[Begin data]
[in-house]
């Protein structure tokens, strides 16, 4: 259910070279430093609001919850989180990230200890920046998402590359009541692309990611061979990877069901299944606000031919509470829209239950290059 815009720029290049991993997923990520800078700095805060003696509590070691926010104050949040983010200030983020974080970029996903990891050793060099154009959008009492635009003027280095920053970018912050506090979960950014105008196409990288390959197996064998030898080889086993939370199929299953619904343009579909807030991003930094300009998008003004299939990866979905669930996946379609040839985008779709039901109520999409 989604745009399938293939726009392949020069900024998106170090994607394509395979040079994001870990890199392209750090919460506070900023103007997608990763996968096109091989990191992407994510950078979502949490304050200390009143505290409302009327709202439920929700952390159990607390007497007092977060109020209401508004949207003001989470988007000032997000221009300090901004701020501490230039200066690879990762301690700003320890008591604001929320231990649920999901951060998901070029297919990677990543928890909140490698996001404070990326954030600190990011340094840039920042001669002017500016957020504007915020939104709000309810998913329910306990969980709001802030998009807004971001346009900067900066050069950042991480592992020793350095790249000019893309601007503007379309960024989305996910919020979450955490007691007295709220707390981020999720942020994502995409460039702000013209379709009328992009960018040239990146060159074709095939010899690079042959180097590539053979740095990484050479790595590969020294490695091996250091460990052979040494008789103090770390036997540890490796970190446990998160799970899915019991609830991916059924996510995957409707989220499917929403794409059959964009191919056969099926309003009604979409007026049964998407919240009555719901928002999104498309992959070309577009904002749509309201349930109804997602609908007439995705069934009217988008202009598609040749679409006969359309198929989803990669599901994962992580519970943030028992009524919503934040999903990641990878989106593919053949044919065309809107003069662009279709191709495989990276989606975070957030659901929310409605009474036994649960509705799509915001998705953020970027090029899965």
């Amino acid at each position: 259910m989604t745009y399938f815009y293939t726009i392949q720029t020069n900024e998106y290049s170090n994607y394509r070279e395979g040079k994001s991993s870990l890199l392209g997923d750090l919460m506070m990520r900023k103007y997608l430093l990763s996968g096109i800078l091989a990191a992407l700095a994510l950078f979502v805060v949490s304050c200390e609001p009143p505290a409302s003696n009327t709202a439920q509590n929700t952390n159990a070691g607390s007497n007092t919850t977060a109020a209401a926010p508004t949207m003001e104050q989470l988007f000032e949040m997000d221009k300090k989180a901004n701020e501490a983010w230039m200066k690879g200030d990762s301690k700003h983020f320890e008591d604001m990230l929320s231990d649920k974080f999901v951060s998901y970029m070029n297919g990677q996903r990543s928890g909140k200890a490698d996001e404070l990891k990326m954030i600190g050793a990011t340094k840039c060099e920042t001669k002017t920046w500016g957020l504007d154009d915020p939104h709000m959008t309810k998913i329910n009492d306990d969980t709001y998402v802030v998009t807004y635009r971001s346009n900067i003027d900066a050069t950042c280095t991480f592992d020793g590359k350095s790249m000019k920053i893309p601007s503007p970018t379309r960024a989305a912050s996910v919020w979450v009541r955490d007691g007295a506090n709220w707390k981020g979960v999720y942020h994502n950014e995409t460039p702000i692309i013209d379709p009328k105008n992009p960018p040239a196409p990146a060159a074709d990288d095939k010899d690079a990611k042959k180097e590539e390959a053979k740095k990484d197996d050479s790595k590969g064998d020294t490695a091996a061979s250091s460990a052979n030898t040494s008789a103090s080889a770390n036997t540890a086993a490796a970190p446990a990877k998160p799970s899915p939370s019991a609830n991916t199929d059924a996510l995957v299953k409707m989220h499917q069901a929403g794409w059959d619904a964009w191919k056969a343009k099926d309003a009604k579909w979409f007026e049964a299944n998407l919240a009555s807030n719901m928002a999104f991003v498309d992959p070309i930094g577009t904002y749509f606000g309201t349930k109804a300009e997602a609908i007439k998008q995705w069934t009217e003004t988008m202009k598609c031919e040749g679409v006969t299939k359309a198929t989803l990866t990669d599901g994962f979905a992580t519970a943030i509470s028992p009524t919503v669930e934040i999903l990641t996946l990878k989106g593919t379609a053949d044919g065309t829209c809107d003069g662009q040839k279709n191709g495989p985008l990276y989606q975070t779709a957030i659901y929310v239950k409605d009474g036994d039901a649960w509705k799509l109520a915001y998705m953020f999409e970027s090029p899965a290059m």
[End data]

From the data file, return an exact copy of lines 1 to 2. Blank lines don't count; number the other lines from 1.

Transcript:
[in-house]
């Protein structure tokens, strides 16, 4: 259910070279430093609001919850989180990230200890920046998402590359009541692309990611061979990877069901299944606000031919509470829209239950290059 815009720029290049991993997923990520800078700095805060003696509590070691926010104050949040983010200030983020974080970029996903990891050793060099154009959008009492635009003027280095920053970018912050506090979960950014105008196409990288390959197996064998030898080889086993939370199929299953619904343009579909807030991003930094300009998008003004299939990866979905669930996946379609040839985008779709039901109520999409 989604745009399938293939726009392949020069900024998106170090994607394509395979040079994001870990890199392209750090919460506070900023103007997608990763996968096109091989990191992407994510950078979502949490304050200390009143505290409302009327709202439920929700952390159990607390007497007092977060109020209401508004949207003001989470988007000032997000221009300090901004701020501490230039200066690879990762301690700003320890008591604001929320231990649920999901951060998901070029297919990677990543928890909140490698996001404070990326954030600190990011340094840039920042001669002017500016957020504007915020939104709000309810998913329910306990969980709001802030998009807004971001346009900067900066050069950042991480592992020793350095790249000019893309601007503007379309960024989305996910919020979450955490007691007295709220707390981020999720942020994502995409460039702000013209379709009328992009960018040239990146060159074709095939010899690079042959180097590539053979740095990484050479790595590969020294490695091996250091460990052979040494008789103090770390036997540890490796970190446990998160799970899915019991609830991916059924996510995957409707989220499917929403794409059959964009191919056969099926309003009604979409007026049964998407919240009555719901928002999104498309992959070309577009904002749509309201349930109804997602609908007439995705069934009217988008202009598609040749679409006969359309198929989803990669599901994962992580519970943030028992009524919503934040999903990641990878989106593919053949044919065309809107003069662009279709191709495989990276989606975070957030659901929310409605009474036994649960509705799509915001998705953020970027090029899965």